The Accreditation Council for Graduate Medical Education (ACGME) will conduct a Clinical Learning Environment Review (CLER) at Indiana University Health Methodist Hospital March 19-21. The CLER Program is a component of the ACGME’s New Accreditation System (NAS). Through this program, field representatives (site visitors) visit the major participating sites of institutions responsible for training residents and fellows to assess the clinical environments in which clinical training occurs. The evaluation focuses on six areas: health care quality, supervision, patient safety, professionalism, well-being and care transitions.

    The field representatives conduct a series of group meetings and walk rounds. Walking rounds allows the CLER team to visit the clinical areas within the clinical learning environment. The walking rounds are not tours; they serve as opportunities for the site visitors to speak with individuals in the learning environment.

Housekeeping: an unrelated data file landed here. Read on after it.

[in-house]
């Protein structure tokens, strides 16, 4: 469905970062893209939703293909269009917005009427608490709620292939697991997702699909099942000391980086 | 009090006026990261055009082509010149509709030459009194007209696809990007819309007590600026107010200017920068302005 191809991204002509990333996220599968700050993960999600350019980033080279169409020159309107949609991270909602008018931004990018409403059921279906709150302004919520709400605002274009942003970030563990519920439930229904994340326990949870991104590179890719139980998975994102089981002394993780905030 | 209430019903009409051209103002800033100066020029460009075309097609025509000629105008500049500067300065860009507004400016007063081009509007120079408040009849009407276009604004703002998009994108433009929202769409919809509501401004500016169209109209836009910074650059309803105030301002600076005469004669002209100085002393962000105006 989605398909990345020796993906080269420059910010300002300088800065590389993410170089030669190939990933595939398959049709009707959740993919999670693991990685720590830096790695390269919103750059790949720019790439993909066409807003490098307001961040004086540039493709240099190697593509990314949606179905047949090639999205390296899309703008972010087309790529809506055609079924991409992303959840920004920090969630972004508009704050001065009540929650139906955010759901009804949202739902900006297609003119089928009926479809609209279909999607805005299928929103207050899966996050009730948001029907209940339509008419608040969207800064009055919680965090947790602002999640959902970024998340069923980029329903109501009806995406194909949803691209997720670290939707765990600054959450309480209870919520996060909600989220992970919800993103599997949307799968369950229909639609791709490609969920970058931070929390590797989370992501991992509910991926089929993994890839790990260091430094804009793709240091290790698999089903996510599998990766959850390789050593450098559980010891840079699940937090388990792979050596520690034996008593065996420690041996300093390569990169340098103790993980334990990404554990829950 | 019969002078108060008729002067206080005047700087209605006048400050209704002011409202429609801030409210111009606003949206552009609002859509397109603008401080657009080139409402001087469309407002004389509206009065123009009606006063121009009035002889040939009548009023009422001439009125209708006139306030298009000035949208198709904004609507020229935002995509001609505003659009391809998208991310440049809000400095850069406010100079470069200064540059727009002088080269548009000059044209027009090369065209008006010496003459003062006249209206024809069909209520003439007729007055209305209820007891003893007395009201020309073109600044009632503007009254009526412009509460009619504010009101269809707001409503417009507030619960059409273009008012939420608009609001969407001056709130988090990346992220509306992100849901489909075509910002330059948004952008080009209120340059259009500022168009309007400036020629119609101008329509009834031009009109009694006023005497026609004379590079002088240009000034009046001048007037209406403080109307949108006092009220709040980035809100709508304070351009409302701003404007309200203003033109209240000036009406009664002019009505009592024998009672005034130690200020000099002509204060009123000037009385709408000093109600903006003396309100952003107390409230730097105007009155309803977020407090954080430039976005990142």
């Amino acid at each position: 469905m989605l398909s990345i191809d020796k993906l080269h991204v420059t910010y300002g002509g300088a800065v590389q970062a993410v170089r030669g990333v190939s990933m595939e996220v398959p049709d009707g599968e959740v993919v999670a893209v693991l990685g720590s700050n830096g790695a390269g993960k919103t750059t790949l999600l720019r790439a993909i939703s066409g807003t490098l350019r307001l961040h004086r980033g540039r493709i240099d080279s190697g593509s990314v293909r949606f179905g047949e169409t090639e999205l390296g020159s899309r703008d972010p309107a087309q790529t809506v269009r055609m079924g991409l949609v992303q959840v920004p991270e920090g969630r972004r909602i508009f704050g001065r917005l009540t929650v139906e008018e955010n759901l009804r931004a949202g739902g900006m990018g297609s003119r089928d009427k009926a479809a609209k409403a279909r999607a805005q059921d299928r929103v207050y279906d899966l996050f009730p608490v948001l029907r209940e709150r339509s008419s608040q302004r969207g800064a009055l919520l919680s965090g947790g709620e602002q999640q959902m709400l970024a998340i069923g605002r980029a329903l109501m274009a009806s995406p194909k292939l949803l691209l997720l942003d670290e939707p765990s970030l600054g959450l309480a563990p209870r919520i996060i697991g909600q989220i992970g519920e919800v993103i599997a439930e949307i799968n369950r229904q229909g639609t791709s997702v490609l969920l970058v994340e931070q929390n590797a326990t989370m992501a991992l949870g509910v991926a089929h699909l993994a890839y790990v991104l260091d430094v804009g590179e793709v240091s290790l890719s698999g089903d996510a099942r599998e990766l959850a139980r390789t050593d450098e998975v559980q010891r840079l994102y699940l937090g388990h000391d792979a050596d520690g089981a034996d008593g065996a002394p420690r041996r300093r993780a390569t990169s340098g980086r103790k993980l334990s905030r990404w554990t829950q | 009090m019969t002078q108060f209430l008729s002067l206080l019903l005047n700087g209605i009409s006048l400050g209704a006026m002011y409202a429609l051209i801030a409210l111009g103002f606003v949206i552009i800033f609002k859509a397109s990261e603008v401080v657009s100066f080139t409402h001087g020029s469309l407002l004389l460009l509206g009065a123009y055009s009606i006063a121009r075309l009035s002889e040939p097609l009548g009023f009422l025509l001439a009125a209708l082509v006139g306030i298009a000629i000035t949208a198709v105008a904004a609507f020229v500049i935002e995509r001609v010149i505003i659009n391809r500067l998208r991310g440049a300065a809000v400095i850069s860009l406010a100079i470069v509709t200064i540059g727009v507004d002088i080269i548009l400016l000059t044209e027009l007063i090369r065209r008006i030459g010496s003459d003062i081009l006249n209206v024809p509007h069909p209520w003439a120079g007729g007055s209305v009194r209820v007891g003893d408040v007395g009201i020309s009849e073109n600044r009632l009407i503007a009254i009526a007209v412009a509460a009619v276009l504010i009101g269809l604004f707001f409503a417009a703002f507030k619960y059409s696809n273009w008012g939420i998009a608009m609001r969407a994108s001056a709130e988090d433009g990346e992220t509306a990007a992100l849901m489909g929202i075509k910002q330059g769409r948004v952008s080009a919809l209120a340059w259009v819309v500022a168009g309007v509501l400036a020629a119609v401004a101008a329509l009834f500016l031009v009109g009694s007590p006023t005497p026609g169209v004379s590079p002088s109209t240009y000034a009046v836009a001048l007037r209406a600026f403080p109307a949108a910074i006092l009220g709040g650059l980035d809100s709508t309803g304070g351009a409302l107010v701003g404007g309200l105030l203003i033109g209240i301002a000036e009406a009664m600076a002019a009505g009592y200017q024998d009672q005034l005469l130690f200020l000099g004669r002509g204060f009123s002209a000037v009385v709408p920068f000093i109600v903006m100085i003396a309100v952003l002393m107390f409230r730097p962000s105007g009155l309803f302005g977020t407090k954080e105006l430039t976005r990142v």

New this year is Operative and Procedural (OP) Sub-protocol: The OP sub-protocol will consist of meetings with the operative services leadership, quiet observations of the process of care, one-on-one and impromptu small group interviews, and scheduled small group interviews with scrub and circulating nurses.

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  • IU Simon Cancer Center opens call for Cancer Research Day abstracts

    The IU Simon Cancer Center is now accepting abstracts for posters to be presented at Cancer Research Day, which is Wednesday, May 15.